The dark legacy of the global pandemic can be found among the wreckage wrought in the commercial real estate market, which is still struggling to recover from lockdowns, stay at home orders and Covid-related travel restrictions. Falling demand for office space, rising retail vacancies, falling rental prices per square foot, declining hotel revenue, are among the ominous legacy of the global pandemic, although some encouraging signs emerged toward the latter half of the second quarter. More retailers went bankrupt in 2020 than during the Great Recession, to cite one ominous example how commercial real estate can be especially vulnerable to “black swan” style events.
But consider the understated success of healthcare real estate. The healthcare sector proved its stability since the financial crisis and resiliency during the COVID-19 crisis. It’s also looking like a best bet for the second half of 2021 and beyond.
OrbVest, a global real estate company investing in income-producing medical commercial real estate in the United States, is moving aggressively to capitalize on attractive investment opportunities in healthcare commercial real estate.
OrbVest recently closed its purchase of Fleming Island, a 76,771-square-foot office property located in Jacksonville, Florida. Fleming Island is OrbVest’s fourth acquisition since the start of 2021, securing its third property in Princeton, New Jersey, a medical and office building comprising 40,028 square feet of rentable space; Talavi Spectrum, a 74,662-square-foot, multi-tenant office building in Phoenix, Arizona, OrbVest’s second property in greater Phoenix metro area; and a 11,852-square-foot Great Expressions Dental Centers office situated on 1.15 acres in Fayetteville, Georgia.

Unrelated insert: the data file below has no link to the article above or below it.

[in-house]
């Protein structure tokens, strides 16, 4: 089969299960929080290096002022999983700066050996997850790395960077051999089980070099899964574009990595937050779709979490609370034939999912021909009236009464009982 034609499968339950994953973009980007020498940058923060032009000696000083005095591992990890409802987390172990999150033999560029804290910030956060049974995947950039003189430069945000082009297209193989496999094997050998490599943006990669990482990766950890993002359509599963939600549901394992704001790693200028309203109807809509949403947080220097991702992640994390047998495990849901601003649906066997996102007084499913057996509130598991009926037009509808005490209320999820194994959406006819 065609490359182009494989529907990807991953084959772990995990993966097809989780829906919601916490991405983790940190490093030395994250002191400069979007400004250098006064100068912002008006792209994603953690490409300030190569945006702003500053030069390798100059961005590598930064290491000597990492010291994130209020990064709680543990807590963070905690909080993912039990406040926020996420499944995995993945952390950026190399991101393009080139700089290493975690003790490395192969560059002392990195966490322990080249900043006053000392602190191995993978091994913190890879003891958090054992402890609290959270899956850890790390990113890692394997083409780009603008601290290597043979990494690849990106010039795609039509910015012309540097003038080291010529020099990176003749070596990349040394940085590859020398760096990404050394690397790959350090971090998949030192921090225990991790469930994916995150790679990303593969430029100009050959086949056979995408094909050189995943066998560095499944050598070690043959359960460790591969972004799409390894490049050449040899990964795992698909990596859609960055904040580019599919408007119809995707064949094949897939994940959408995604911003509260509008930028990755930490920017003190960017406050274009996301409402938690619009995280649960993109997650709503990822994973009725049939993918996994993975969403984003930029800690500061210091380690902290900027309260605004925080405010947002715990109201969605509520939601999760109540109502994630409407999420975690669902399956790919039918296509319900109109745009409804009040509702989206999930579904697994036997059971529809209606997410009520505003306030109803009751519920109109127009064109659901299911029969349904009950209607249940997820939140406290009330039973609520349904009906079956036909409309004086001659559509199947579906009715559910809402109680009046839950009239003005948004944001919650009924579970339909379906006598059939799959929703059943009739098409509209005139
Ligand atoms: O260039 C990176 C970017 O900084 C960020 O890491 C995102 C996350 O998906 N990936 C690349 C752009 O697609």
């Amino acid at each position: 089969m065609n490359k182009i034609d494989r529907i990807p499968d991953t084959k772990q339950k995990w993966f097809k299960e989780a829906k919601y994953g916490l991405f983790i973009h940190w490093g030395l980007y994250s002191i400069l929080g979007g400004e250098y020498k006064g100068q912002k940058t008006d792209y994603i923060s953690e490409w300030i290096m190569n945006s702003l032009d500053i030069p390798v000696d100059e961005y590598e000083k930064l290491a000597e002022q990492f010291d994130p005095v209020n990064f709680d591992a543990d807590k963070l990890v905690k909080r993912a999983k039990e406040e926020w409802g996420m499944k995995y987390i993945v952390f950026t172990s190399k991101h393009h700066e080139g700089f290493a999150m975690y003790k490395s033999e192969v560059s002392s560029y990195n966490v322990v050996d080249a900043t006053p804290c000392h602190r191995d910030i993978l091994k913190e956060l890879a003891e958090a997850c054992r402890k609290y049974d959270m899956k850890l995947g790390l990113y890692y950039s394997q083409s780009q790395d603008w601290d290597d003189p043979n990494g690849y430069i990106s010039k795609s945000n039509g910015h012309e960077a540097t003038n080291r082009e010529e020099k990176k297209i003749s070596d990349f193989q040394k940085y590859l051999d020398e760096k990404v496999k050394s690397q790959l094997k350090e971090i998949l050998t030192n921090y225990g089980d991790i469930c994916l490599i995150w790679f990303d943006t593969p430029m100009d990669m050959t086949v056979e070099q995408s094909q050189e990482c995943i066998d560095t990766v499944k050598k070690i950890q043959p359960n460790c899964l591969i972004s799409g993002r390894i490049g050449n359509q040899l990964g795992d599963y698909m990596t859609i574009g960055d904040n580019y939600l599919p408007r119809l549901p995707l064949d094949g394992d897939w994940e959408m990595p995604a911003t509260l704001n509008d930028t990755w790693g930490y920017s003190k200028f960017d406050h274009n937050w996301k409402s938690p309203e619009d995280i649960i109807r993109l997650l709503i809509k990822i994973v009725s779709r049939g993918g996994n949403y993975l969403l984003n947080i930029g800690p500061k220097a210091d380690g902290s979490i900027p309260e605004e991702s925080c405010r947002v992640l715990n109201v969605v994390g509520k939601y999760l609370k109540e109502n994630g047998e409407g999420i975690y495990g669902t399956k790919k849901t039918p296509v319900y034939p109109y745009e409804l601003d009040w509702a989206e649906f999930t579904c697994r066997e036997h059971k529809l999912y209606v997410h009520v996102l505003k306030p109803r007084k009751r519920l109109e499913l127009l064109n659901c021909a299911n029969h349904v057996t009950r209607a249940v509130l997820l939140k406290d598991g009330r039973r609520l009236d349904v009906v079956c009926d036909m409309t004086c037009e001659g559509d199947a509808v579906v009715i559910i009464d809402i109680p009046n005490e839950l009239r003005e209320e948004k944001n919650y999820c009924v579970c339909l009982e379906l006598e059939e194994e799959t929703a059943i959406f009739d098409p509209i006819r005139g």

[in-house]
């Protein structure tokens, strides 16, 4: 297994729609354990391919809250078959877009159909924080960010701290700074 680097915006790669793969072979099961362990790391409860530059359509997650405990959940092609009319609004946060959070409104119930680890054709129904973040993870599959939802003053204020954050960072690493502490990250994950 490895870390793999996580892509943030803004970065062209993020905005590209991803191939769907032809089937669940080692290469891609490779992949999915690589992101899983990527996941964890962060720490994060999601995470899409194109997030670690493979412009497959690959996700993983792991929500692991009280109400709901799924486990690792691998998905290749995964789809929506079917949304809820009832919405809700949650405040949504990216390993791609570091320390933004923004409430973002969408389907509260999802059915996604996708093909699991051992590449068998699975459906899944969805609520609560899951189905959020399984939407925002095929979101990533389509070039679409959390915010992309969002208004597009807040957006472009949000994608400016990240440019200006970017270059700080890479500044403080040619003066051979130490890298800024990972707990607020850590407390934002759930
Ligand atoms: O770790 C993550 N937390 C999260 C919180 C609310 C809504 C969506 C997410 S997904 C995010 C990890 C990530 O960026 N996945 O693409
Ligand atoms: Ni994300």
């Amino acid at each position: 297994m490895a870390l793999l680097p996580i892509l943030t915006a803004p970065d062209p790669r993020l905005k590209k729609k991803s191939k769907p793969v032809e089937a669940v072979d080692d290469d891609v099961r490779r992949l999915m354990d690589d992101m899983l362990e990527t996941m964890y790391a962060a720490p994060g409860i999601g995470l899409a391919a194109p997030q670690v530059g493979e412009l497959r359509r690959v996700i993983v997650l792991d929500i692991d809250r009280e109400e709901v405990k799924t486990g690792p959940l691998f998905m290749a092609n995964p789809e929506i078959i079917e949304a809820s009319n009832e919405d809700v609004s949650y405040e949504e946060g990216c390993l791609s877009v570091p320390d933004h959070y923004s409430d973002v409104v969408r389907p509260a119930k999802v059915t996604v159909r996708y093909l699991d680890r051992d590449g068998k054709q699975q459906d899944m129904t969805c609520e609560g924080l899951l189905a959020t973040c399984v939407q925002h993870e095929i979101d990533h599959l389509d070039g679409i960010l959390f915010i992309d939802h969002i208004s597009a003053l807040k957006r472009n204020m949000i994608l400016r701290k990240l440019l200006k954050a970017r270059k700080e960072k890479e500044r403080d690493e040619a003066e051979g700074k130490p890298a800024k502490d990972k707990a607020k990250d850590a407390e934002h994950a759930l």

“We believe healthcare-related commercial real estate in the U.S. proved its resilience before and during the pandemic, and should continue its growth as an aging population and technological progress continue along its upward growth trajectory,” said Martin Freeman, OrbVest CEO.
According to Colliers transaction data, vacancy rates rose 20 basis points to 8.9% in 2020 for medical office space, but that should be viewed in comparison to a 13.6% vacancy rate for traditional office space.
Let’s consider the outlook for the remainder of 2021 for the commercial real estate market, with a particular focus on healthcare real estate.
How Will Beaten Down Sectors Do in 2021?
A lot will depend on vaccine distribution and the pivotal role it will play in reopening our economy. COVID-19 is still far from over. The vaccines appear to be effective and distribution is significantly ramping up, buoying optimism. The $1.9 trillion in stimulus money could also help speed up our economic recovery. But 2020’s most beaten-down sectors will still have questions.
The multifamily market in the Sunbelt and Mountain region, for one, could do especially well over the next few years. There was a significant amount of in-migration, household formation, and employment growth in the Sunbelt before the pandemic. Plus, during the pandemic, this region saw fewer job losses. The Mountain region should also see some momentum due to rapidly growing populations, a strong quality-of-life, and affordable living costs.
But this will be a fragmented recovery. Some regions like the Northeast and Rust Belt could have a difficult time recovering in the short-term and long-term.
Or how about the hospitality industry? When you hit bottom, there’s nowhere to go but up, right? This was a sector extensively beaten down during the pandemic. Hotels especially were hurt. However, this is a sector that’s expected to make up considerable ground in 2021. With so much pent-up demand to simply live our lives, travel, or go to a restaurant, this sector could really surge.